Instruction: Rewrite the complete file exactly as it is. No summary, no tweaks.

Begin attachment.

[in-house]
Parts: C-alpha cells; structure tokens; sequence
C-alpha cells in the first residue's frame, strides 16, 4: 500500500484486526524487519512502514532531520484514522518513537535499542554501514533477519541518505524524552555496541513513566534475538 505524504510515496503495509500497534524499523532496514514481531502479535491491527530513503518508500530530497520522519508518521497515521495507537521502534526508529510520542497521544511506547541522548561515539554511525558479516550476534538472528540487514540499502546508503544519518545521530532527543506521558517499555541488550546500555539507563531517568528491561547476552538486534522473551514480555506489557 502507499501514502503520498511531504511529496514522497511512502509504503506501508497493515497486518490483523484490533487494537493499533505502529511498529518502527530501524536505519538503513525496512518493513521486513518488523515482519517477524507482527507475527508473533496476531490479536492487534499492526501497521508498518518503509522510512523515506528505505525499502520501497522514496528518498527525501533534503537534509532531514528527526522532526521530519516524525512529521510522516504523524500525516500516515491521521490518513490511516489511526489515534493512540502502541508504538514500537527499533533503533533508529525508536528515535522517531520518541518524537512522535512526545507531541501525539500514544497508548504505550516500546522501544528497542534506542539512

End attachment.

[in-house]
Parts: C-alpha cells; structure tokens; sequence
C-alpha cells in the first residue's frame, strides 16, 4: 500500500484486526524487519512502514532531520484514522518513537535499542554501514533477519541518505524524552555496541513513566534475538 505524504510515496503495509500497534524499523532496514514481531502479535491491527530513503518508500530530497520522519508518521497515521495507537521502534526508529510520542497521544511506547541522548561515539554511525558479516550476534538472528540487514540499502546508503544519518545521530532527543506521558517499555541488550546500555539507563531517568528491561547476552538486534522473551514480555506489557 502507499501514502503520498511531504511529496514522497511512502509504503506501508497493515497486518490483523484490533487494537493499533505502529511498529518502527530501524536505519538503513525496512518493513521486513518488523515482519517477524507482527507475527508473533496476531490479536492487534499492526501497521508498518518503509522510512523515506528505505525499502520501497522514496528518498527525501533534503537534509532531514528527526522532526521530519516524525512529521510522516504523524500525516500516515491521521490518513490511516489511526489515534493512540502502541508504538514500537527499533533503533533508529525508536528515535522517531520518541518524537512522535512526545507531541501525539500514544497508548504505550516500546522501544528497542534506542539512